Posted: September 7th, 2023
Using CBT for PTSD affected veterans
Using CBT for PTSD Affected Veterans
Post-traumatic stress disorder (PTSD) is a mental health condition that can develop after experiencing a traumatic event, such as combat, sexual assault, or natural disaster. PTSD can cause distressing symptoms such as intrusive memories, nightmares, flashbacks, avoidance, negative thoughts and feelings, and hyperarousal. These symptoms can interfere with daily functioning and quality of life.
Fortunately, there are effective treatments for PTSD that can help veterans cope with their trauma and reduce their suffering. One of the most widely used and well-researched treatments is cognitive behavioral therapy (CBT). CBT is a type of psychotherapy that helps veterans identify and challenge unhelpful thoughts that are related to their trauma and affect their emotions and behaviors. CBT also teaches veterans skills to manage their anxiety, cope with trauma reminders, and engage in positive activities.
How Does CBT Work for PTSD?
CBT is based on the idea that our thoughts, feelings, and behaviors are interconnected and influence each other. When we experience a traumatic event, we may develop negative or distorted thoughts about ourselves, others, and the world. For example, we may think that we are to blame for what happened, that we are weak or defective, that others cannot be trusted, or that the world is a dangerous place. These thoughts can make us feel angry, guilty, ashamed, fearful, or hopeless. They can also make us avoid situations or people that remind us of the trauma, isolate ourselves from others, or engage in unhealthy behaviors such as substance abuse or aggression.
CBT helps veterans break this cycle by teaching them to examine and challenge their thoughts and beliefs about the trauma. By doing so, they can discover alternative ways of thinking that are more realistic, balanced, and helpful. For example, they may realize that they are not responsible for the trauma, that they have strengths and abilities, that there are trustworthy people in their lives, or that there are safe places and opportunities in the world. Changing their thoughts can help them feel more positive emotions such as relief, confidence, gratitude, or hope. It can also help them change their behaviors by reducing their avoidance, increasing their social support, and engaging in healthy coping strategies.
What Does CBT for PTSD Involve?
CBT for PTSD typically involves 12 to 16 weekly sessions of 50 to 90 minutes each. The sessions can be delivered individually or in a group format. CBT for PTSD usually consists of three main components: psychoeducation, cognitive restructuring, and exposure.
– Psychoeducation: This component involves learning about PTSD symptoms, causes, and treatments. The therapist explains how CBT works and what to expect from the therapy. The therapist also helps the veteran identify their goals and motivations for treatment.
– Cognitive restructuring: This component involves identifying and challenging unhelpful thoughts related to the trauma. The therapist teaches the veteran how to use worksheets and questions to evaluate their thoughts and consider alternative perspectives. The therapist also helps the veteran practice these skills in session and at home.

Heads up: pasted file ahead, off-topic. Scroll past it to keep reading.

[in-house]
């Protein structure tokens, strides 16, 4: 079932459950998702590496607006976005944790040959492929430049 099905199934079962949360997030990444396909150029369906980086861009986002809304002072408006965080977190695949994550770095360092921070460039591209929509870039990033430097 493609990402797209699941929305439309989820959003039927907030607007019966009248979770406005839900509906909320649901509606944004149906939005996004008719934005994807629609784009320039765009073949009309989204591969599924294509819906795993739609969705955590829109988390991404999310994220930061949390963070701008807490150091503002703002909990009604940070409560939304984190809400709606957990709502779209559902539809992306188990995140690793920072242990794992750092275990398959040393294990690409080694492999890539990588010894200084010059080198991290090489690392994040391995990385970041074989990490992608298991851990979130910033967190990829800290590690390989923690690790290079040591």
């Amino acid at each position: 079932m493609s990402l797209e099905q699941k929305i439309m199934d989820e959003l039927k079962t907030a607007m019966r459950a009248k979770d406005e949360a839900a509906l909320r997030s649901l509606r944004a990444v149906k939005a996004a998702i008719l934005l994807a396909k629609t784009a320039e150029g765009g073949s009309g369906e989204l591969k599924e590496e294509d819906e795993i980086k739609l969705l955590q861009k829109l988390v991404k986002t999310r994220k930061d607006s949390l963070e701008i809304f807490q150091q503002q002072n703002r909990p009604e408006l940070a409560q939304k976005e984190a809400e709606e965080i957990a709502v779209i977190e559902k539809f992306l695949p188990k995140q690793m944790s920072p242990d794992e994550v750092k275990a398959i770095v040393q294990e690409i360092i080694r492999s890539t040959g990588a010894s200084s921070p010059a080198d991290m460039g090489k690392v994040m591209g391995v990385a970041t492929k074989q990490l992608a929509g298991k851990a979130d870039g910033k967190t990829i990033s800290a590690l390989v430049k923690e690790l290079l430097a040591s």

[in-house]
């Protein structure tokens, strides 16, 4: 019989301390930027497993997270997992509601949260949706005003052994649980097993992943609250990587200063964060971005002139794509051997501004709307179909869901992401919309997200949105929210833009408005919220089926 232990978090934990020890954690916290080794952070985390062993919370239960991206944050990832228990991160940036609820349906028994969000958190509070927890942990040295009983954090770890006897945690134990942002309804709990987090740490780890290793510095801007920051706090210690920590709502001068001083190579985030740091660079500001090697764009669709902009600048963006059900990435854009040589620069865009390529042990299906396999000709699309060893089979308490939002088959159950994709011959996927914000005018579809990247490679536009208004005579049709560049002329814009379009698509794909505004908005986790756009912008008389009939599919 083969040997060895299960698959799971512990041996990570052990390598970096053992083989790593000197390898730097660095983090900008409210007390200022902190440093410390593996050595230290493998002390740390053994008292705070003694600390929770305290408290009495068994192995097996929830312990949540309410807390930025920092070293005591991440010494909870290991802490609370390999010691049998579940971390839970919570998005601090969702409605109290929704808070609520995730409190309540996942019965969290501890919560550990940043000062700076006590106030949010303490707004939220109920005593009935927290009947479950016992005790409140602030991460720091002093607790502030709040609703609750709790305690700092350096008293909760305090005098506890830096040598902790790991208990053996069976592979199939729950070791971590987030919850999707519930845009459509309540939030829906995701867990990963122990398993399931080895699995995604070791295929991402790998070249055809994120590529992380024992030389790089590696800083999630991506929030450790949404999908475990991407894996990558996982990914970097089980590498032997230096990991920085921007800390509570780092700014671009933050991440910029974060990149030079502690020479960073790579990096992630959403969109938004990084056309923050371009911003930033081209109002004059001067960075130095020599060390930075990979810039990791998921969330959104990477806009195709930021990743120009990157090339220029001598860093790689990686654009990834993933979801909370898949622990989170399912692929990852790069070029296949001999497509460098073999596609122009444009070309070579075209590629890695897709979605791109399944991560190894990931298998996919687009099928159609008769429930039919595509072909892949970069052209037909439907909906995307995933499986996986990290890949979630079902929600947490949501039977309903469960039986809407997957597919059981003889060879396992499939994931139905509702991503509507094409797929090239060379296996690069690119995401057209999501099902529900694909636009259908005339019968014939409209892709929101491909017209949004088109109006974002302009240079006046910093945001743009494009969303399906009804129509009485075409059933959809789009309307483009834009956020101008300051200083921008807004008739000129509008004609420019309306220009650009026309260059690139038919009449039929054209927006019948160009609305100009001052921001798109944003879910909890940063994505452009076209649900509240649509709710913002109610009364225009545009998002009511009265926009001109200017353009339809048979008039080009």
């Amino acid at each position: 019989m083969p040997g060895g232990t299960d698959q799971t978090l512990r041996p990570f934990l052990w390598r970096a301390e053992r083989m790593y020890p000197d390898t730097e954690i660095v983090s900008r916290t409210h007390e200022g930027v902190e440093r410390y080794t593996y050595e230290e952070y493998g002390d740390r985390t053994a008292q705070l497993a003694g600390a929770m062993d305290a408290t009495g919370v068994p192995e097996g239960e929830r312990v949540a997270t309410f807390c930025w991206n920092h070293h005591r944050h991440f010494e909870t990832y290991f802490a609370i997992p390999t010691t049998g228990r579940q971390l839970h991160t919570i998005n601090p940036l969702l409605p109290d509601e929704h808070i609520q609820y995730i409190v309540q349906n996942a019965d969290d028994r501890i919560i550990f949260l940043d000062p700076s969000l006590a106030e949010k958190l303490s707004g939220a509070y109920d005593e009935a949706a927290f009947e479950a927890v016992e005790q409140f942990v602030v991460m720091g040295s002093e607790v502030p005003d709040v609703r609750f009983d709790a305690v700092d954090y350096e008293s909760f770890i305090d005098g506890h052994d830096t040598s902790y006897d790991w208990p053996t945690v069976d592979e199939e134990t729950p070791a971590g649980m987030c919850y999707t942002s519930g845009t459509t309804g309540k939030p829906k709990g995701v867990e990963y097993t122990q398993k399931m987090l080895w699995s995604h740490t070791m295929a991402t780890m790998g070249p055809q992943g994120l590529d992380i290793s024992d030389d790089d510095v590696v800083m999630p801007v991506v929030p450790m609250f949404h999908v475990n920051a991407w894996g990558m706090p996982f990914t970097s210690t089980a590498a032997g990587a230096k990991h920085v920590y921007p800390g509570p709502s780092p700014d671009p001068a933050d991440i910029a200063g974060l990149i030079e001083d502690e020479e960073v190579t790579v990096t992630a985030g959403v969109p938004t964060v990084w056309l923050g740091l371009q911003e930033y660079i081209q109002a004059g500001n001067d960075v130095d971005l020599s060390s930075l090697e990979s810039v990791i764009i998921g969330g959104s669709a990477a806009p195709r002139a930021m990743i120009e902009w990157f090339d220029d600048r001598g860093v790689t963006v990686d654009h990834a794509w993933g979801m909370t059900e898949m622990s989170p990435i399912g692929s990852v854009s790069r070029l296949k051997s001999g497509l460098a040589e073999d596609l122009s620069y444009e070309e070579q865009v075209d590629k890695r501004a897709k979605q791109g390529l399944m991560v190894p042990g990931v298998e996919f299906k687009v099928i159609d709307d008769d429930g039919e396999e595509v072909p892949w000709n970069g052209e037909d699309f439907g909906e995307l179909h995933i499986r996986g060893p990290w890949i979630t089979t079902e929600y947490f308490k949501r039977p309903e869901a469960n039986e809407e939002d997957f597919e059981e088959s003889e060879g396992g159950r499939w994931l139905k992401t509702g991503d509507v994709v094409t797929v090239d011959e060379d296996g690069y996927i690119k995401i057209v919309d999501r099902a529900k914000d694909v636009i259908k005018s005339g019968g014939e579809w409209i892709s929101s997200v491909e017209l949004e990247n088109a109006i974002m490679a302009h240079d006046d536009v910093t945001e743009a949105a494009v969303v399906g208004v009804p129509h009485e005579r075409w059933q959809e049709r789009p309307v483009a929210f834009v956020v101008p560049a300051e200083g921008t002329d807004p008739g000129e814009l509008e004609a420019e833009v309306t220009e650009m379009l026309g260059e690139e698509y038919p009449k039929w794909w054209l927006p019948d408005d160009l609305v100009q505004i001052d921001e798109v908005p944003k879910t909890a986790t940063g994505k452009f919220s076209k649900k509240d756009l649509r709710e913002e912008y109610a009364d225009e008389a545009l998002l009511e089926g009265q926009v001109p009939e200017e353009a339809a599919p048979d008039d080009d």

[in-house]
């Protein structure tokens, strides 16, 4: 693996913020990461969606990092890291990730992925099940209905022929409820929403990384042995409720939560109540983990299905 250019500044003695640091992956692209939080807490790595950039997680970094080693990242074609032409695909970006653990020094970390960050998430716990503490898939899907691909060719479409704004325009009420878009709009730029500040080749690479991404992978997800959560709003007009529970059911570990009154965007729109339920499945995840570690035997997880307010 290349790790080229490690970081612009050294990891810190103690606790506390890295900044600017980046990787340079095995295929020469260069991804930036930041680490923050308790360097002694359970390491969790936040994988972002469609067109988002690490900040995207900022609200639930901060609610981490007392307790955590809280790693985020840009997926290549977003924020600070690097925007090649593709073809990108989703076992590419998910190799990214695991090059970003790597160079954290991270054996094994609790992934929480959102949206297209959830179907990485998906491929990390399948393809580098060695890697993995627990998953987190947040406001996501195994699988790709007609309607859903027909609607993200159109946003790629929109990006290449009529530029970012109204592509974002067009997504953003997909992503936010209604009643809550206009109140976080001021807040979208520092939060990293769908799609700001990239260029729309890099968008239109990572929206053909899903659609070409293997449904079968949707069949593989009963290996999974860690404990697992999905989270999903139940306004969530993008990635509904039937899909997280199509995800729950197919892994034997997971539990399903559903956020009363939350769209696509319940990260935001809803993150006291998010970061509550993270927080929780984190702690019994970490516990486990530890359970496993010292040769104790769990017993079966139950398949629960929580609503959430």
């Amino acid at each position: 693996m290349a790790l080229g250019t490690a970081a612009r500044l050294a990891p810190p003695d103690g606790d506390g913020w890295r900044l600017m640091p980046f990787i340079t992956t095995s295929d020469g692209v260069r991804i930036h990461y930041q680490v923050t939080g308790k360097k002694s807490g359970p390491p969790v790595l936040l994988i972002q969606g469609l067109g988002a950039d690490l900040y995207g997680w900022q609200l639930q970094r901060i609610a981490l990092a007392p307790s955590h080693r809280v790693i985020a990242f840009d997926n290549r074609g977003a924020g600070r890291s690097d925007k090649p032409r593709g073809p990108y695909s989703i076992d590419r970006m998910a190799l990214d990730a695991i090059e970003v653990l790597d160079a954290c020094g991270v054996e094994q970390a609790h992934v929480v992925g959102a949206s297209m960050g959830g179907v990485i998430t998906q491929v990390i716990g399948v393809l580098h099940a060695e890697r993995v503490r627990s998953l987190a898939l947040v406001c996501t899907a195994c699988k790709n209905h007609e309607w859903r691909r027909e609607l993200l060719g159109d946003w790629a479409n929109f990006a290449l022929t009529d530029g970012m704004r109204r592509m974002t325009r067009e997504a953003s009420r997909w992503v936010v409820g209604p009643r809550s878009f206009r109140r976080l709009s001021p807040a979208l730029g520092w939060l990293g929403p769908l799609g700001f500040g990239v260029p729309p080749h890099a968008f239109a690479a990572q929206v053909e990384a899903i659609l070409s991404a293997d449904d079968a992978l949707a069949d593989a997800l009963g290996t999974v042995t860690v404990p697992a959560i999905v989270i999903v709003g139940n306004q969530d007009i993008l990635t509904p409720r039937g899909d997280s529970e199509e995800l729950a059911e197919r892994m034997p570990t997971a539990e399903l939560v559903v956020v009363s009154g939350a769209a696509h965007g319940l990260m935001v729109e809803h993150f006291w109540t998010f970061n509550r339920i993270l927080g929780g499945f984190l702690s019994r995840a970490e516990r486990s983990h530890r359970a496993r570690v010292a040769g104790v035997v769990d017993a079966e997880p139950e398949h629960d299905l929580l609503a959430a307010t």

– Exposure: This component involves confronting the trauma memories and reminders in a safe and controlled way. The therapist guides the veteran through two types of exposure: imaginal exposure and in vivo exposure. Imaginal exposure involves writing or talking about the details of the traumatic event in order to process the emotions and thoughts associated with it. In vivo exposure involves gradually facing situations or activities that the veteran has been avoiding because they trigger anxiety or distress.
What Are the Benefits of CBT for PTSD?
CBT for PTSD has been shown to be effective in reducing PTSD symptoms and improving functioning and quality of life for veterans across different populations and settings. According to several studies , CBT for PTSD can help veterans:
– Decrease their frequency and intensity of intrusive memories, nightmares, flashbacks, avoidance, negative thoughts and feelings, and hyperarousal
– Increase their ability to cope with trauma reminders and manage their anxiety
– Enhance their self-esteem, self-efficacy, optimism, and resilience
– Improve their relationships with family members, friends, and other loved ones
– Engage in more positive activities and pursue their goals
CBT for PTSD is also compatible with other treatments such as medication or family therapy. Some veterans may benefit from combining CBT with other interventions to address their specific needs and preferences.
How Can I Access CBT for PTSD?
If you are a veteran who is struggling with PTSD symptoms and would like to try CBT for PTSD, you can start by talking to your primary care provider or mental health provider at your local VA facility. They can help you assess your eligibility for CBT for PTSD and refer you to a qualified therapist who can offer this treatment. You can also visit the VA website  to learn more about CBT for PTSD and other evidence-based treatments for PTSD.
 Monson CM et al. (2006). Cognitive processing therapy for veterans with military-related posttraumatic stress disorder. Journal of Consulting and Clinical Psychology, 74(5), 898-907.
 Resick PA et al. (2015). A randomized clinical trial to dismantle components of cognitive processing therapy for posttraumatic stress disorder in female victims of interpersonal violence. Journal of Consulting and Clinical Psychology, 83(2), 282-296.
 Rauch SA et al. (2012). Changes in reported physical health symptoms and social function with prolonged exposure therapy for chronic posttraumatic stress disorder. Depression and Anxiety, 29(8), 686-694.